When you embark on a website redesign, it can be a difficult choice to figure out what to do with your existing website content.
You may want to keep it all and just bring it over to your new site to save time or cost.
You may be looking forward to a complete refresh of your website content that better describes your business or services.
What Should Stay and What Should Go?
This can be a tough situation to solve from the marketing firm’s point of view, too. If you choose to keep old content, you’ll likely still need to re-write your homepage. Doing that might initiate some other content changes or additions.
We also know from over a decade of experience that when you see your new website with old content, you’ll most certainly want to change some things. And that can snowball.
A Website Redesign Calls for Heavy Editing (at least)
When you redesign the company website, you really should edit existing content heavily if not rewrite it completely. Here are some reasons why:
- Architecture changes
When you redesign, you’re probably going to want to change the organization of your content. You may need to add new sections or remove old sections, so you’ll likely need to move pages around or re-write them to accommodate new page goals.
- Page layout changes
When the design of your website changes, the page layout changes as well. Where you might have once had a large area for paragraphs of text, your new website might be more visual and call for a combination of visuals/graphics and short blocks of text.
- Business priorities and goals change
What was important 2-4 years ago when the last website was designed might not be the priority now. For instance, recruiting or corporate communication/PR might have be the priority years ago, where now your company views the website as a business development aid. These shifts in priority will always trickle down into your website content needs.
How To Rewrite Your Website During a Website Redesign
We’ve established that your website content rewrite should be guided by the goals of your company, not the content you already have. From that perspective, you should almost always start over from scratch (or at least heavily edit) when you decide to redesign your website to make sure that the final product reflects the vision and direction of your company.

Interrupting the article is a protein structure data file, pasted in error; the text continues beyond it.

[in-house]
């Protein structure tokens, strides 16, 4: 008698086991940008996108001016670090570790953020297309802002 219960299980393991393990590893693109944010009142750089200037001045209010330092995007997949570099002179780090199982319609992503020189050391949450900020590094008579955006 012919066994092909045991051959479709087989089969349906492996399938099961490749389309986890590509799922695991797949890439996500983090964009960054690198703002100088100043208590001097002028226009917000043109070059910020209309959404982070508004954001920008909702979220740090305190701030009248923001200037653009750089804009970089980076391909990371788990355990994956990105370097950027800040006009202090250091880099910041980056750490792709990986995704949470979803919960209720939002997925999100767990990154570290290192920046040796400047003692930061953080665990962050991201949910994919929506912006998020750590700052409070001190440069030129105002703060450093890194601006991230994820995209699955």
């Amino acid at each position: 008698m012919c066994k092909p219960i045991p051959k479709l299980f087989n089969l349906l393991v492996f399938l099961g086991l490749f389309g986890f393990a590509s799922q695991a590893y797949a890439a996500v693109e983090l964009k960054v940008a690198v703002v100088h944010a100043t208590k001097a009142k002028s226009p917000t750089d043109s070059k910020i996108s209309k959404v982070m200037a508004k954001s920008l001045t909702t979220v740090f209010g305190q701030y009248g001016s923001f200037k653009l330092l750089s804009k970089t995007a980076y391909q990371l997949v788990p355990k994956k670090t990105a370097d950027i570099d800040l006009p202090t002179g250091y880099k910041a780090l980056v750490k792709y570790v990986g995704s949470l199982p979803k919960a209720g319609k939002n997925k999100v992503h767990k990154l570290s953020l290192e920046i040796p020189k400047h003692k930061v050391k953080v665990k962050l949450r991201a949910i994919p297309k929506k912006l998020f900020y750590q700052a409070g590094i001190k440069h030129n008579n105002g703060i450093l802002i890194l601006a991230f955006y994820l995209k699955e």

Here’s how to start your website content redesign from scratch while saving important messages and favorite turns of phrase from your existing website content:
Start with a blank slate and identify your core messages.
With company priorities in mind and without using any of your existing site content, write out how your new website will contribute to meeting company goals.
The website goals will help you decide at a high level how your website content should be written, and you’ll need to take into account the marketing messages that speak to your current, ideal customer.
Your customer personas will be critical for this exercise, and you’ll want to have a clear grasp of the important messages that express your company mission to your customers. These guiding concepts will help you identify the key messages your content needs to get across and help you map out the content that needs to be on the site.
Carefully review all of your existing website content and delete what doesn’t align with your core messages.
Only once you’ve clearly identified the goals of your new website, examine your existing site content. Rather than looking at each web page during your analysis, pull all of your website copy into a document so you can review it all in one place. Then review it page by page and delete anything that doesn’t align with company and website goals.
Why take this extra (sometimes painful) step? It will make planning your new site content more efficient and save you a lot of time in the long run. It will also allow you to organize your content in a way that makes it easy to hand off to your web developer or upload into the new website.
Ask yourself these questions.
When you’re finished, you’ll have a handful of phrases, pages, and content assets that may or may not make it into your final draft. Some of this existing site content will be edited and included in the new content, and some of it will need to be completely rewritten. To decide what to do with each piece of content, ask yourself the following questions:
- Does this item speak to our customer personas?
- Does this item match the tone and voice of the site redesign?
- Does this item align with the page layout of the new website design?
- Will removing this item create a content gap?
- Is this item needed for an initial website launch, or can it be added after launch?
- Do I have the types of content (i.e. text web pages, videos, images, interactive elements, etc.) that fit the needs of our customers?
- Are there gaps in content, and what are they? What needs to be written from scratch?
Outline, edit and draft the rest of your content.
It’s helpful to draw out or diagram how pages on your new website will be organized. Creating a sitemap and assigning a single purpose for each page is a great way to plan and outline pages.
Once you diagram your sitemap, start the process of editing your content or writing new content for your new website.
Hopefully this framework will help you wrap your mind around the daunting task of creating content for your website redesign. Remember, effective content takes into account your customers’ informational needs and your company goals.